But on the other hand, was an LP every month better than going through shunt after shunt after shunt that didn't work?  Especially when there was so much uncertainty surrounding what we would do if the Third Ventriculostomy failed and they had to put in another shunt.

So we called to scheduled an appointment with our neurosurgeon, but it just so happened that he was in Africa on a medical teaching tour.  We knew ahead of time that he would be gone, so he arranged for us to be seen by one of his partners if we needed anything while he was away.

Unfortunately, when you see a doctor who is not your regular doctor, the experience isn't always quite as smooth as you'd like or hope it would be.  I think we were expecting to roll in, get the LP, and roll out.  But, as is probably likely with any new doctor, we had to explain what was going on with Nathan and why we were there.  And when we brought up the Lumbar Puncture, it seemed like we sensed a little bit of incredulity like "Why the heck would you want to have your kid get a lumbar puncture?"

I feel like we had to almost pull teeth to try and get him to listen to us.  Finally, he had the resident go and read Nathan's file to see what Dr. Riva-Cambrin had said.  Fortunately, he had left a note in Nathan's file that said basically "Try a Lumbar Puncture to see if that will kick-start the Third Ventriculostomy."

With that, he was now willing to go ahead with the LP.  In hind sight, it's easy to understand his hesitance to go ahead with the LP, but in the moment it was very, very frustrating to feel like we weren't being listened to.

I think in general, that one of -- if not THE -- most frustrating part of dealing with health care professionals is that they often THINK that they KNOW more about the health of your child than you do.  Now granted, they do know more about health and medicine than I do, but I know my child better than they do.  And it can often be so hard to find a middle ground starting point without some type of frustration, mild or severe.  But I digress...for now.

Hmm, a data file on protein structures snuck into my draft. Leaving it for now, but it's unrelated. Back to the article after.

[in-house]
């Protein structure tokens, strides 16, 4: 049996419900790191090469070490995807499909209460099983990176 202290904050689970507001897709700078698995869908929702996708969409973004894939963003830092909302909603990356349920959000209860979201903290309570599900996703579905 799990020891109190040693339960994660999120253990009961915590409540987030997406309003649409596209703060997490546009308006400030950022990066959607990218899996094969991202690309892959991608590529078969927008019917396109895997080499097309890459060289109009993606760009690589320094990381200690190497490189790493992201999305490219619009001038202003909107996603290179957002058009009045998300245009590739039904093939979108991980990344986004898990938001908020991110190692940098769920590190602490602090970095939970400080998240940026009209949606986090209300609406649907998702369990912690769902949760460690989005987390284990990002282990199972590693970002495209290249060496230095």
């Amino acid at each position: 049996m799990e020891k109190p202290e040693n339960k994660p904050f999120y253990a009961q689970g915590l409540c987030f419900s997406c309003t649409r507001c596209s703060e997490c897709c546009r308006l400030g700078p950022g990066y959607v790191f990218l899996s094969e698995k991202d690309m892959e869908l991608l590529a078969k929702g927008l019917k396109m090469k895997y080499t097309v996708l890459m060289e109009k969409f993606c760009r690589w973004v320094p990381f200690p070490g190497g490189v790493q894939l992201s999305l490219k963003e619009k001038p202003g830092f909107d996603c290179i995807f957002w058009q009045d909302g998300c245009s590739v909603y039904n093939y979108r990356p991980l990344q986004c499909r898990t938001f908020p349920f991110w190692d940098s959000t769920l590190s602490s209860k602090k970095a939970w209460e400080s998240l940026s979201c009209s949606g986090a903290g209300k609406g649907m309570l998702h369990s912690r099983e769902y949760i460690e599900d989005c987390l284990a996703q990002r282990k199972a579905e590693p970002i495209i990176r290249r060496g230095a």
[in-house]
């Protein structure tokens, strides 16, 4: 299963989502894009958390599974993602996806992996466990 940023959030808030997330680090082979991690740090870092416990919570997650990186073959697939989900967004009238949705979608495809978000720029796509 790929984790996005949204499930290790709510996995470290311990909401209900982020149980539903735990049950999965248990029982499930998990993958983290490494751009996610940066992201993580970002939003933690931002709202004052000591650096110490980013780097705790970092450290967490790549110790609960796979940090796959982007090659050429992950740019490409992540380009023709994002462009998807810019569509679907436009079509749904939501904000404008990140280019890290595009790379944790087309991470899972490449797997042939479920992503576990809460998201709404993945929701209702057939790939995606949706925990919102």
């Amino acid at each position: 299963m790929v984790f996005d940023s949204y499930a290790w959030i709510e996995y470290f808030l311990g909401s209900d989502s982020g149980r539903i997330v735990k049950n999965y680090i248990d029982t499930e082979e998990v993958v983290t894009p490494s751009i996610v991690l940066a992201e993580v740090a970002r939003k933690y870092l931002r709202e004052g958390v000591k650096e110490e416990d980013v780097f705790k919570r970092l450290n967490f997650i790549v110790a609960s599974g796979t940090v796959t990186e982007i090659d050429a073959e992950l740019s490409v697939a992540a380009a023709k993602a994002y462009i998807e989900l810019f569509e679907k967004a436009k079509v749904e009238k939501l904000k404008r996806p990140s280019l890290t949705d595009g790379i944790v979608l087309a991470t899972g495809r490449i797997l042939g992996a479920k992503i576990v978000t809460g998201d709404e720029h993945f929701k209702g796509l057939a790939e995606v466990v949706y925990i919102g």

Anyway, in case I haven't mentioned this before, I hate seeing my boy in pain or distress.  It hurts me and dang near breaks my heart.  And I know that the LP is very uncomfortable and can be very painful, especially to a 10-month old baby!  So I politely excused myself and went and hid in the farthest corner of the waiting room.

Meanwhile, Bekah stayed in the exam room with him and sang to him and tried to do the best she could to comfort him.  She's good like that.  And Nathan has always found her singing comforting and calming, too.

I on the other hand thought that I could hear Nathan crying all the way across the waiting room and down the hall.  I don't know if I actually could, but in my mind it was as sure as anything.

After a few minutes, the nurse came out and motioned to me that it was now safe to go back inside.  When I got back inside, it was very apparent that Nathan had been crying.  So maybe I wasn't imagining it after all!  At this point though, he was mostly whimpering instead if crying.  Bekah had already put him back in the car seat carrier, and he just looked so sad.  So I took his little hand in mine and asked him if he was ready to go home.  And in a very whiny and pathetic voice, but very, very clearly, Nathan said: "Yeeeaaaah!"

And so we did.

Sunday, November 7, 2010

What's That Strange Bump on Your Head?

As Nathan's head continued to grow, one of the most bizarre side effects of his situation was an odd bump that started forming at the site of his most recent shunt surgery.  In these two pictures you get an idea of how big Nathan's head was actually getting and you can see the bump we're talking about, almost right on top of his head.

When you first looked at it, the bump on Nathan's head looked just like a bump you might get if you hit your head.  But Nathan's bump wasn't hard or solid.  In fact, it was just....bulgy....for lack of a better word.  If you pushed on it, it would go down and be flat for half a second. and then slowly fill back out into the same bubble-shaped bump.  But we tried hard not to push on it because every time we did, Nathan would almost instantly throw up.

While we knew that the odds of this actually happening were quite low, we both worried a little that one day the pressure inside his head would get to be too great and the bubble would pop or explode or something.  Which was actually a very scary thought, even though the likelihood of it happening was infinitesimally small.

Nonetheless, we decided we should probably take him up to see the neurosurgeon and get another lumbar puncture to see if that would help decrease his inter-cranial pressure and head size again.